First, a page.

Page 4364 - Week 13 - Thursday, 17 November 2005
(4) Yes, ACT Government does support a mix of providers in the delivery of childcare in the ACT.
(a) Not for profit community organisations are able to lease facilities at a peppercorn rental. In addition, the Government funds capital upgrades to these centres. In the 2004-05 financial year, the Government spent $511,000 on capital upgrades. In 2002, the Government provided funds to build a new centre in Gungahlin, and funded the expansion of ACT government owned centres throughout 2003-04 to provide additional child care places. We are currently finalising the plans to rebuild the Weston Creek Child Care Centre that was destroyed by fire in 2003.
(b) Private providers are able to purchase land and build centres, Children’s Services staff provide advice on the design of centres and provide ongoing advice and guidance to ensure the services meet the required conditions. There are currently two private centres under construction, one at Conder due to open in November 2005 and the other at Symonston due to open in January 2006.
(5) Yes the ACT Government released in February 2003 research undertaken in relation to workforce issues in the child care sector. In 2002, my Government commissioned the report to gather evidence in relation to the recruitment and retention of child care staff within the ACT.
The report titled Australian Capital Territory, Child care Workforce Planning Project – 2002 was released in February 2003. The report contained recommendations related to training, recruitment and retention of staff in children’s services.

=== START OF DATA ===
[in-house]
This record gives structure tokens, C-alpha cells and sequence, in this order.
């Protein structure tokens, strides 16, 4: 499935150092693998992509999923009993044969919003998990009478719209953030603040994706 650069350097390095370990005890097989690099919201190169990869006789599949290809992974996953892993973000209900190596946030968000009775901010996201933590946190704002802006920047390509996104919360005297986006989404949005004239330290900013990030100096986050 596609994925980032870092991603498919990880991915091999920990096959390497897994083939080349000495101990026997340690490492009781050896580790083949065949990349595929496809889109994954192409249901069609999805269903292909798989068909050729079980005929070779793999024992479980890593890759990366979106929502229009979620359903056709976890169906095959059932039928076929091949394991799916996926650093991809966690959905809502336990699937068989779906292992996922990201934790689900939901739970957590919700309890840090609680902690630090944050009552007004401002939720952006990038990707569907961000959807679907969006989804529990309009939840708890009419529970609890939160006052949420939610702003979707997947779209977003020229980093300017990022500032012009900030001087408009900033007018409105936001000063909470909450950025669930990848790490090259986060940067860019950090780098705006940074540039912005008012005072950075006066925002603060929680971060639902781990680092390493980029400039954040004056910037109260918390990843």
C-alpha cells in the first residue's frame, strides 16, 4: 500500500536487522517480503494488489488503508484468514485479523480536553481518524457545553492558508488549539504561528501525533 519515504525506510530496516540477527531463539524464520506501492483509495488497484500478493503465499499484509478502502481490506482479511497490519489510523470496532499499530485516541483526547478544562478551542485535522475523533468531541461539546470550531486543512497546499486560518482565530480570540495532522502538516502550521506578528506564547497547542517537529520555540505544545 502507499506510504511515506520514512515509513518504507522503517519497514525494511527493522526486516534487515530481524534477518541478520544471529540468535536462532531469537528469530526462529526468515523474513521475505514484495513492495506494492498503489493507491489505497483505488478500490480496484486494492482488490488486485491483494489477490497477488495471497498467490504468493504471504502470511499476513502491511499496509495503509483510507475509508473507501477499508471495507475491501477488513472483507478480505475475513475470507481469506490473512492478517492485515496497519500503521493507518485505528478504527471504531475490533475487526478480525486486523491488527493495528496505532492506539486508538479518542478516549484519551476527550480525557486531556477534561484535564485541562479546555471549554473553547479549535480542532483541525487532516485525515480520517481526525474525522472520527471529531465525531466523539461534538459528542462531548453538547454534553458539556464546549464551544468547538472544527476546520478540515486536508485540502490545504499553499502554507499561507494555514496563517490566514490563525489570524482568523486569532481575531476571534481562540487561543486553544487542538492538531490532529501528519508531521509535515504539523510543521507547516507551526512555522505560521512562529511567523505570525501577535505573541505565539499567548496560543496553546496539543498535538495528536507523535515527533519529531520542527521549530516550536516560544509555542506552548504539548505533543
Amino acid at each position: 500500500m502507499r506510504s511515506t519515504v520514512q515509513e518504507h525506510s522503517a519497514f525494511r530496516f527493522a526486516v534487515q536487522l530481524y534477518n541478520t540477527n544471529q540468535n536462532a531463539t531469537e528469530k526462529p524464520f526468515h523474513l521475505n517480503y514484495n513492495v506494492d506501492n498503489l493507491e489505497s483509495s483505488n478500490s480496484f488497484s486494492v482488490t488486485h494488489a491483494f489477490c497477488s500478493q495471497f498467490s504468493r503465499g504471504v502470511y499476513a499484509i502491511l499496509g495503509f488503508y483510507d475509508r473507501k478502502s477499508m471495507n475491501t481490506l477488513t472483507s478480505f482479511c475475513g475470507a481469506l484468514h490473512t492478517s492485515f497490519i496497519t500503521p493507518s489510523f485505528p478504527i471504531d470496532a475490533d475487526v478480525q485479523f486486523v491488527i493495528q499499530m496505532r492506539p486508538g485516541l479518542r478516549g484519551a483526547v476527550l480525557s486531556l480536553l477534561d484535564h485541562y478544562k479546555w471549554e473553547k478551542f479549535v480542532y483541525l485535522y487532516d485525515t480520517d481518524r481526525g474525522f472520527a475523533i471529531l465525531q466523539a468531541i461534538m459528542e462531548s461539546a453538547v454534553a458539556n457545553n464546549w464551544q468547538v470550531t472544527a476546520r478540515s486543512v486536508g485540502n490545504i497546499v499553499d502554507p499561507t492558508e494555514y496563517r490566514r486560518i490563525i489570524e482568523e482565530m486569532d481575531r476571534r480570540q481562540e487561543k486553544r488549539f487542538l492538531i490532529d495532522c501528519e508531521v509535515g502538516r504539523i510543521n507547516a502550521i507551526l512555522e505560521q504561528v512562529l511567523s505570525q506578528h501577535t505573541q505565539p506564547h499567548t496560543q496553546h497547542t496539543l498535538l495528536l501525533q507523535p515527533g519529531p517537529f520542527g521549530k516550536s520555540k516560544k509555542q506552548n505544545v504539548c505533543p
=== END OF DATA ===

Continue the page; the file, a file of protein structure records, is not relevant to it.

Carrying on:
The report highlighted a number of areas for action that need to be addressed by the Australian Government, employers and training institutions. I have written to these organisations making them aware of the report’s recommendations and seeking their support.
As a result of the recommendations, negotiation by Community Health Works with Training and Adult Education and Vocational Education and Training Authority have seen a more flexible delivery of training, with an increase in New Apprenticeships commencements in children’s services at a Diploma level. New Apprenticeships employer incentive payments are now available to employers of ‘existing workers’ undertaking a qualification of more than two years duration. Previously, existing workers have not been eligible for new apprenticeship.
The low status of child care professionals and the low pay rates has been addressed to an extent by the recent application by the Liquor Hospitality and Miscellaneous Workers Union in applying to the Industrial Relations Commission for an increase in the Child Care Award.
Ongoing consultation through regular meetings with the children’s services sector provides opportunity to remain informed of workforce issues within the sector.
In 2003, the Childrens Services Working Group of the Community Services Ministers Advisory Council (CSMAC) were provided funding to undertake a National Project to examine approaches to National Workforce issues. A national survey was distributed to 100,000 services across Australia in September 2004 and the report is currently being finalised. A preliminary report was presented to CSMAC in October 2005. It is anticipated that this report will lead to further recommendations and strategies related to the retention, recruitment and training of staff working in the sector.